By Phil Mercer
BBC correspondent in Sydney
"Good intelligence is arguably more important to government now than at any time since World War II," concluded Philip Flood in his report into Australia's spy agencies.
The Bali bomb attacks took Australia by surprise
But the former diplomat went on to detail critical failures by the country's frontline defenders in the global campaign against terror.
There were mistakes, he said, over Iraq's weapons of mass destruction, and also in intelligence-gathering prior to the Bali bombings.
The report found that pre-war information on Iraq was "thin, ambiguous and incomplete".
But it cleared the government of manipulating intelligence to justify its involvement in the conflict - no doubt to the intense relief of Prime Minister John Howard, who is expected to call federal elections later this year.
Lack of information
The revelations about both Iraq and Bali are certain to cause alarm among Australians, but the latter will provoke particular concern.
More than 200 people died in the Bali attacks less than two years ago - almost half of them Australian tourists.
The Flood report decided that accurate assessments should have been made of Jemaah Islamiah (JI), the radical Islamic organisation blamed for the attack, prior to the attacks taking place.
"Australia and regional countries should have known much more about Jemaah
Islamiah, its development of terrorist capabilities and its
intentions towards Western targets," the report concluded.
A concerted effort to investigate the group was only made when a plot to bomb the American and Australian embassies in Singapore was exposed in late 2001.
While it did not go as far as to say the bombings could have been prevented, the report did conclude that the delay in properly targeting JI's activities had contributed to the lack of warning.
Erik de Haart was on the holiday resort of Bali on the fateful night of 12 October 2002.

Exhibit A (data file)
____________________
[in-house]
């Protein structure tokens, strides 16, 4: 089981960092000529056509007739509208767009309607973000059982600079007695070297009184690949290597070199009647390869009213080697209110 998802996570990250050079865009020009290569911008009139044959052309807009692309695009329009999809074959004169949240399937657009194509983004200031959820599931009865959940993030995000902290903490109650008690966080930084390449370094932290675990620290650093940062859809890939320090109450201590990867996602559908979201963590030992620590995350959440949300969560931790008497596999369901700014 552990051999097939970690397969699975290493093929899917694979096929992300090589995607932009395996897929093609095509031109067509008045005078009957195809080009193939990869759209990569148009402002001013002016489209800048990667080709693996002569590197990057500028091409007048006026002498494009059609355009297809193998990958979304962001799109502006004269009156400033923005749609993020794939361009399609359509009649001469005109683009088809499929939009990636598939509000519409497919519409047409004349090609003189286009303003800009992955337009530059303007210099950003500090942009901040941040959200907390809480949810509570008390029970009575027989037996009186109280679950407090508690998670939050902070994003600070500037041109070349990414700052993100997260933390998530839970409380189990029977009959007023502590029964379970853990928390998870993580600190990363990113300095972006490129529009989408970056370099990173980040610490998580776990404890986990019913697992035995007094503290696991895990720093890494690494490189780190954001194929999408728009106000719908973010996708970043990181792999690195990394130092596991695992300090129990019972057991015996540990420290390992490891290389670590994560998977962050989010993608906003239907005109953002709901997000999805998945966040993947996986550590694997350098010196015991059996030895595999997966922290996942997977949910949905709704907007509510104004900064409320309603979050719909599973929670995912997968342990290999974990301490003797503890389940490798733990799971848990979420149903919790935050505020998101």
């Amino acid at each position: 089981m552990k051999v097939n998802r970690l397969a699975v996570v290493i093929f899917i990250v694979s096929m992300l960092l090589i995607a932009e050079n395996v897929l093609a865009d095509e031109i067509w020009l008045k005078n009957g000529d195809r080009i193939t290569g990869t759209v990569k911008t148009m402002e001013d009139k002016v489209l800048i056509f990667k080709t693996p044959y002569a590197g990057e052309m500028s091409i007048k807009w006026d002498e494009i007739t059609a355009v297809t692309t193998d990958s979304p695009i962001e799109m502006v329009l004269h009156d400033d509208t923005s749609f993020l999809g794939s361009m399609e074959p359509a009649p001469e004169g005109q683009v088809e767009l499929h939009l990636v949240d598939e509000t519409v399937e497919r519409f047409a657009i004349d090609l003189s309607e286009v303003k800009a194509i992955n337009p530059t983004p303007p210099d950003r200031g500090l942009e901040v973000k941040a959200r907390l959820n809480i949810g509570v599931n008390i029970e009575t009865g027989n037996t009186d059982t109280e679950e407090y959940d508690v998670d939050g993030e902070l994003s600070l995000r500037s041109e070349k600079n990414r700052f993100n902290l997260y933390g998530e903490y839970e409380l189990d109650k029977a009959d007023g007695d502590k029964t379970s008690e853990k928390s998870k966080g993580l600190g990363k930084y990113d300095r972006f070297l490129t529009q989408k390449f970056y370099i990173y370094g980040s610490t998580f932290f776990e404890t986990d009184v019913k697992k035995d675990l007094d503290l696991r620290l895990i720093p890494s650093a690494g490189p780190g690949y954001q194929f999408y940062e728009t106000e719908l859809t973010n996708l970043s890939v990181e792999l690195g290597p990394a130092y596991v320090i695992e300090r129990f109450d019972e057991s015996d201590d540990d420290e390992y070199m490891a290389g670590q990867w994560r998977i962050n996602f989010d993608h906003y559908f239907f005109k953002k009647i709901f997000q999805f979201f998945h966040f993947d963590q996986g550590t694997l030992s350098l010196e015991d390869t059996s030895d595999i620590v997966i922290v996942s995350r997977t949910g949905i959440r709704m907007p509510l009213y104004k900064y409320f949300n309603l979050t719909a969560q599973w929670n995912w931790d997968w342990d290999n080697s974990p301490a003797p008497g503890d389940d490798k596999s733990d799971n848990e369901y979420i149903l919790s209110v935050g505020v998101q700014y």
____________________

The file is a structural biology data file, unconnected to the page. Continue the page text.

He lost six friends in the bombings, and he himself was outside the Sari nightclub when it was torn apart by explosives.
He told BBC News Online that he was "extremely disappointed" in the intelligence
community following the release of the Flood dossier.
"Right from day one I've had a feeling that Australia really got caught by
surprise, and I now know why. Our spooks just weren't up to it," he said.
As for the families of his dead friends, Mr de Haart believes many will be troubled
by what the Flood investigation has revealed.
"I think there'll be extreme anger
and disgust at our spy agencies. They were paid to protect us but they
failed," he said.
The Australian newspaper agreed. "The end of the Cold War lulled Australia
into a false sense of security... and left us unprepared
for the challenges of the age of terror," the paper said in an editorial.
Prime Minister John Howard has now emerged almost unscathed from two
high-level investigations into the intelligence services.
In March a parliamentary committee cleared the government of deliberately
lying about the threat posed by Iraq's weapons capabilities.
The report cleared John Howard of 'politicising' intelligence
Now his administration has been cleared of manipulating intelligence used to justify Canberra's involvement in the war.
The Flood inquiry is another good result for Mr Howard, on the eve of his
65th birthday and with a federal election expected by the end of the year.
Mr Howard has so far avoided any deep and damaging political potholes over
his Iraq policy, and he has performed strongly in recent opinion polls.
But the future of around 900 Australian soldiers still in the Gulf will be a key issue
in the election campaign.
While Mr Howard lives to fight another day, Philip Flood's findings are likely to cause a shake-up in Australia's intelligence apparatus.
The report said that future failures could be catastrophic.
"JI's rise demonstrates the crucial importance of Australian agencies being alert to shifts in the regional security environment and the emergence of new
threats," the Flood dossier said.
"On South East Asia and the South Pacific, Australia needs to be an
unquestionable global leader," it concluded.
But there is unlikely to be a complete overhaul of the intelligence system. The criticism levelled at Australia's spy network is tempered by general praise that it is performing well in other areas.
The report said there had been "intelligence successes" which receive scant
publicity because of their secretive nature.
These are said to include "uncovering terrorist networks in South East Asia and helping
to disrupt planned terrorist attacks".